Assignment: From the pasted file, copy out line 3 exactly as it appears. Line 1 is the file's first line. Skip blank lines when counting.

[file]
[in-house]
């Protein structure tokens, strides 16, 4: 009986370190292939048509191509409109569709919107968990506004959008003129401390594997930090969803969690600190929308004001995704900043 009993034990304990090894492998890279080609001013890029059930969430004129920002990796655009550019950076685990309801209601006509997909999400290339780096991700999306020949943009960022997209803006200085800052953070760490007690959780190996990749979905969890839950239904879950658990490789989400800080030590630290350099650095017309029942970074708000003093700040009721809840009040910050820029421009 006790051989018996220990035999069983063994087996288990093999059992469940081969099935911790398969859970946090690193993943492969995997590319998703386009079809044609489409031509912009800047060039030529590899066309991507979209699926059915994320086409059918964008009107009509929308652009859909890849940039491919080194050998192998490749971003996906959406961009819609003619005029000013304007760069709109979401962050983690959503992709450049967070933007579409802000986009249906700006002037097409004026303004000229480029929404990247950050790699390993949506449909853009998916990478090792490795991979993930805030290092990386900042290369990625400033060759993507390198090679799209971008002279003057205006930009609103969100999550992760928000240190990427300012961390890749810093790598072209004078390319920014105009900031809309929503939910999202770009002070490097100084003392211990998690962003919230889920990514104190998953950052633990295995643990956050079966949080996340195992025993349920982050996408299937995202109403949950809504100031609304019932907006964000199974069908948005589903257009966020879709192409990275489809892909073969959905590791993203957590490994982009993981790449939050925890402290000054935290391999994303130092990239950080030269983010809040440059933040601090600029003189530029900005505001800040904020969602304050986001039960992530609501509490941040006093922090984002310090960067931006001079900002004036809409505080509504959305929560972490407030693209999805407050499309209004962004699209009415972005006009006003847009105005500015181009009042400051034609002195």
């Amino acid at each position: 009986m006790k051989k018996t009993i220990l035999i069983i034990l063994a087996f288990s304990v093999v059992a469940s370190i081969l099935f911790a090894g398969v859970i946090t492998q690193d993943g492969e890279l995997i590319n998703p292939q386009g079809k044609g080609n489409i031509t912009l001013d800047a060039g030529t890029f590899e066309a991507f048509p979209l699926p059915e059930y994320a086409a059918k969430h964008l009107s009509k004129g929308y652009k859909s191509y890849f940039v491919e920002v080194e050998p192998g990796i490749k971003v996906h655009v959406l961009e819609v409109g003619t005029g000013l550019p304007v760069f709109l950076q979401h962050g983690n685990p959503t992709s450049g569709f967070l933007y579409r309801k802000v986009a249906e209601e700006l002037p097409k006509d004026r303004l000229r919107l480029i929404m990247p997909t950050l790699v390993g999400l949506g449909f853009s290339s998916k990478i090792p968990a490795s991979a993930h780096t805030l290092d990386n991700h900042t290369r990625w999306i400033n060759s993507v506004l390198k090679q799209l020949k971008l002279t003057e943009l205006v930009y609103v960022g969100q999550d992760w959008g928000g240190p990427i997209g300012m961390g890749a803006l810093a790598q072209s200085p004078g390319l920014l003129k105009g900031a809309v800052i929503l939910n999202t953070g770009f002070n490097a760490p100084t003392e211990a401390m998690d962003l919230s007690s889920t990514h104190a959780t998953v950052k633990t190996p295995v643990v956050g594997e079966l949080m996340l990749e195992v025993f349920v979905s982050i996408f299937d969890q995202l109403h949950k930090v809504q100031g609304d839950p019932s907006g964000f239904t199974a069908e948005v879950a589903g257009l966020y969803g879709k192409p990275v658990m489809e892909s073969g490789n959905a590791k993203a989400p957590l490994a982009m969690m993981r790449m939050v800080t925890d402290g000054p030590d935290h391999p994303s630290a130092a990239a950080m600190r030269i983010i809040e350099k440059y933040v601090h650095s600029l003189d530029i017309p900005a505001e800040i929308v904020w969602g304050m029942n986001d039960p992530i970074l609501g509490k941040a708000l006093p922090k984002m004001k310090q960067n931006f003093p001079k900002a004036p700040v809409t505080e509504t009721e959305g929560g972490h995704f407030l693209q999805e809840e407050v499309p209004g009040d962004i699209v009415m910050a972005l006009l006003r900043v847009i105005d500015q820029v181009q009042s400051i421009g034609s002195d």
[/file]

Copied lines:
């Amino acid at each position: 009986m006790k051989k018996t009993i220990l035999i069983i034990l063994a087996f288990s304990v093999v059992a469940s370190i081969l099935f911790a090894g398969v859970i946090t492998q690193d993943g492969e890279l995997i590319n998703p292939q386009g079809k044609g080609n489409i031509t912009l001013d800047a060039g030529t890029f590899e066309a991507f048509p979209l699926p059915e059930y994320a086409a059918k969430h964008l009107s009509k004129g929308y652009k859909s191509y890849f940039v491919e920002v080194e050998p192998g990796i490749k971003v996906h655009v959406l961009e819609v409109g003619t005029g000013l550019p304007v760069f709109l950076q979401h962050g983690n685990p959503t992709s450049g569709f967070l933007y579409r309801k802000v986009a249906e209601e700006l002037p097409k006509d004026r303004l000229r919107l480029i929404m990247p997909t950050l790699v390993g999400l949506g449909f853009s290339s998916k990478i090792p968990a490795s991979a993930h780096t805030l290092d990386n991700h900042t290369r990625w999306i400033n060759s993507v506004l390198k090679q799209l020949k971008l002279t003057e943009l205006v930009y609103v960022g969100q999550d992760w959008g928000g240190p990427i997209g300012m961390g890749a803006l810093a790598q072209s200085p004078g390319l920014l003129k105009g900031a809309v800052i929503l939910n999202t953070g770009f002070n490097a760490p100084t003392e211990a401390m998690d962003l919230s007690s889920t990514h104190a959780t998953v950052k633990t190996p295995v643990v956050g594997e079966l949080m996340l990749e195992v025993f349920v979905s982050i996408f299937d969890q995202l109403h949950k930090v809504q100031g609304d839950p019932s907006g964000f239904t199974a069908e948005v879950a589903g257009l966020y969803g879709k192409p990275v658990m489809e892909s073969g490789n959905a590791k993203a989400p957590l490994a982009m969690m993981r790449m939050v800080t925890d402290g000054p030590d935290h391999p994303s630290a130092a990239a950080m600190r030269i983010i809040e350099k440059y933040v601090h650095s600029l003189d530029i017309p900005a505001e800040i929308v904020w969602g304050m029942n986001d039960p992530i970074l609501g509490k941040a708000l006093p922090k984002m004001k310090q960067n931006f003093p001079k900002a004036p700040v809409t505080e509504t009721e959305g929560g972490h995704f407030l693209q999805e809840e407050v499309p209004g009040d962004i699209v009415m910050a972005l006009l006003r900043v847009i105005d500015q820029v181009q009042s400051i421009g034609s002195d």